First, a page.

While travelers face the prospect of being forced to check in laptops and tablet computers, another airline security hassle might get eased.
Europe’s airport operators are in talks with regulators to introduce security technology enabling passengers to bring larger liquid items in carry-on bags, according to the Airports Council International trade body. Systems to check for explosives without removing fluids from hand luggage are being tested at some locations in cooperation with the European Union.
The bid to loosen rules for carrying drinks and toiletries onto airliners highlights shifting industry concerns after U.S. and U.K. authorities announced restrictions, starting Saturday, for consumer electronics aboard planes, reacting to unspecified security risks. The limits on liquid containers date back to 2006, when terrorists attempted to blow up trans-Atlantic planes with home-made explosives.
The European Commission, the EU’s executive arm, “is doing a study working with manufacturers, and we’re going to run pilots at our airports, to help check the performance of the technology,” ACI Europe Director General Olivier Jankovec said Tuesday at a briefing in London. “The problem we have at the moment is that we don’t know that the screening technology for liquid explosives is up to the task of not impacting passenger throughput.”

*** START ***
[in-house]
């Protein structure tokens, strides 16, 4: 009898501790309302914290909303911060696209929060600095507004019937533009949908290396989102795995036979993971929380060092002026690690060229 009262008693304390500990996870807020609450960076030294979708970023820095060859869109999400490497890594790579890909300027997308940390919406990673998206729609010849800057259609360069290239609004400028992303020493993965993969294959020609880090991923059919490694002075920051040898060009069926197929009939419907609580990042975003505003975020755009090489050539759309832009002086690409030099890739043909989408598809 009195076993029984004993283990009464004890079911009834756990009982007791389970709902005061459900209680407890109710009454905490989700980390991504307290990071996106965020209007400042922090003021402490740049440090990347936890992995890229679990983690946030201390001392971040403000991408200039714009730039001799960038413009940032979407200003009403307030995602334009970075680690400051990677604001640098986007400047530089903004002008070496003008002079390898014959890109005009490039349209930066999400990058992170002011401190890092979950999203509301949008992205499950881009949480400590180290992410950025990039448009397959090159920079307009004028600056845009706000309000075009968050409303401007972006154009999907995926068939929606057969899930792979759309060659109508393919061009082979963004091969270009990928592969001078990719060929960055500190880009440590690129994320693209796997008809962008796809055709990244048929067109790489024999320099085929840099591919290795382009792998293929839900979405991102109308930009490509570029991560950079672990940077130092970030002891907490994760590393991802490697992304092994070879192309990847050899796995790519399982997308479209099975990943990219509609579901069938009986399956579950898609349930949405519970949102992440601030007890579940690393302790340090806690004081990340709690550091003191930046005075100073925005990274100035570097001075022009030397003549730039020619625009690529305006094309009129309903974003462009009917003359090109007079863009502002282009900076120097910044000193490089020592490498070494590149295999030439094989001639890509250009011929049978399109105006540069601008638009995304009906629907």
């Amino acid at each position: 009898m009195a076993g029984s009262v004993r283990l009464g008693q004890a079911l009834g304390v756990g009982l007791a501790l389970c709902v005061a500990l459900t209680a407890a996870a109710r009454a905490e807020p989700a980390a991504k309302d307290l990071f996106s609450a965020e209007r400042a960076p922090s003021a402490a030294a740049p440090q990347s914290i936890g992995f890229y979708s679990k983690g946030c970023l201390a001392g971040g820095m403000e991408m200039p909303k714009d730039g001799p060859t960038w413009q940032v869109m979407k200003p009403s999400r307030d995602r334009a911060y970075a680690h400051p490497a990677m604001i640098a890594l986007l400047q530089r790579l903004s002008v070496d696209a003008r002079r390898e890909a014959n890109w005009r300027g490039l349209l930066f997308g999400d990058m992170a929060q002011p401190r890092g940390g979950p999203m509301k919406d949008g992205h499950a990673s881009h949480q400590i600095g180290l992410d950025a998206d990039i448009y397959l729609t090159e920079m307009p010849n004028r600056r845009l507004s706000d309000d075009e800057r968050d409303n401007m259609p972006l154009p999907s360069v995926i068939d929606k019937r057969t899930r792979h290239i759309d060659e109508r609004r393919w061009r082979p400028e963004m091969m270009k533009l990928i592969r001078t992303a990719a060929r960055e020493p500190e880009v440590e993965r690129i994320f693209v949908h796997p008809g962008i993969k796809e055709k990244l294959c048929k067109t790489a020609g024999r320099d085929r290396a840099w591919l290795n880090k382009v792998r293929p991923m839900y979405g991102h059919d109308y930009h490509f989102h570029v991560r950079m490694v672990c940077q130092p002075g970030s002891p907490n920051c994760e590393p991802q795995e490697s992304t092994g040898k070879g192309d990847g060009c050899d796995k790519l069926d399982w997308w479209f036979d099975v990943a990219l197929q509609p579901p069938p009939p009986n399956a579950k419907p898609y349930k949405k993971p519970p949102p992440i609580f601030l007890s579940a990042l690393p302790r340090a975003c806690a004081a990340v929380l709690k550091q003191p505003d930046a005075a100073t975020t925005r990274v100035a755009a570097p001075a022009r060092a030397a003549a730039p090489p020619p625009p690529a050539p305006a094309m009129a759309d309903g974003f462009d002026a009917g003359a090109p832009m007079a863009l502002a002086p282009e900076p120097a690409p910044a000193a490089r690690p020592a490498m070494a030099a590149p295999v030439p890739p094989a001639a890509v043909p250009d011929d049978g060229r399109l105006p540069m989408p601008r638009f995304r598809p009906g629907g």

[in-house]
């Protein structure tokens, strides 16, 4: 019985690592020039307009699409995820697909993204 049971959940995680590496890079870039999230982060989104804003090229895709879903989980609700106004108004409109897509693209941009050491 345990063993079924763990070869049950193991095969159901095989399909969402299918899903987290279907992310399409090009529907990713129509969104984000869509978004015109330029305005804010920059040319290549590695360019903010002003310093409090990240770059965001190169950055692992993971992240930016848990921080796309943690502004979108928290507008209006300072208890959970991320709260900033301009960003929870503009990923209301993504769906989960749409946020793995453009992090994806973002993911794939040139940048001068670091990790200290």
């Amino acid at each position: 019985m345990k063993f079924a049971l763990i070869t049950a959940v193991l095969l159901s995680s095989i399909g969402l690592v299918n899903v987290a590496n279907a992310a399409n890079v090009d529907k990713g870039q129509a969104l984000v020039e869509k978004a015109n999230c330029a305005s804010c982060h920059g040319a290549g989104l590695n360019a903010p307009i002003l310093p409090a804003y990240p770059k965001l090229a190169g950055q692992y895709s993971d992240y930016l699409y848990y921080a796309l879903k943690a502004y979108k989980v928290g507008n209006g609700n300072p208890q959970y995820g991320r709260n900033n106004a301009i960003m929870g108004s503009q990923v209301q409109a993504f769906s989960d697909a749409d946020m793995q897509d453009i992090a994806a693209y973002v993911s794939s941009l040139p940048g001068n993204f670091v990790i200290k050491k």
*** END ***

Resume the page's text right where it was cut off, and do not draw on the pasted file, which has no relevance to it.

The EU and U.S. prohibit bottles larger than 100 milliliters (3 fluid ounces) from air passengers’ hand luggage, and require travelers to unpack liquid containers for separate inspection at security point X-ray machines. The liquid detection trials are a second attempt at introducing the technology after an early attempt to bring out systems missed a 2011 deadline, Jankovec said.
The equipment being tested can detect a wider range of substances than previously, and triggers fewer false positives, Jankovec said. The ACI is seeking to assure that the new technology doesn’t create bottlenecks for security lines. It’s also seeking flexibility on the rules for smaller airports because “the cost of employing additional technology is huge and disproportionate.”
“There’s been significant progress in the technology,” which previously “was not good enough to detect all categories of liquid explosives — it was good for some categories but not all — and then we had problems with high false-alarm rates,” he said.
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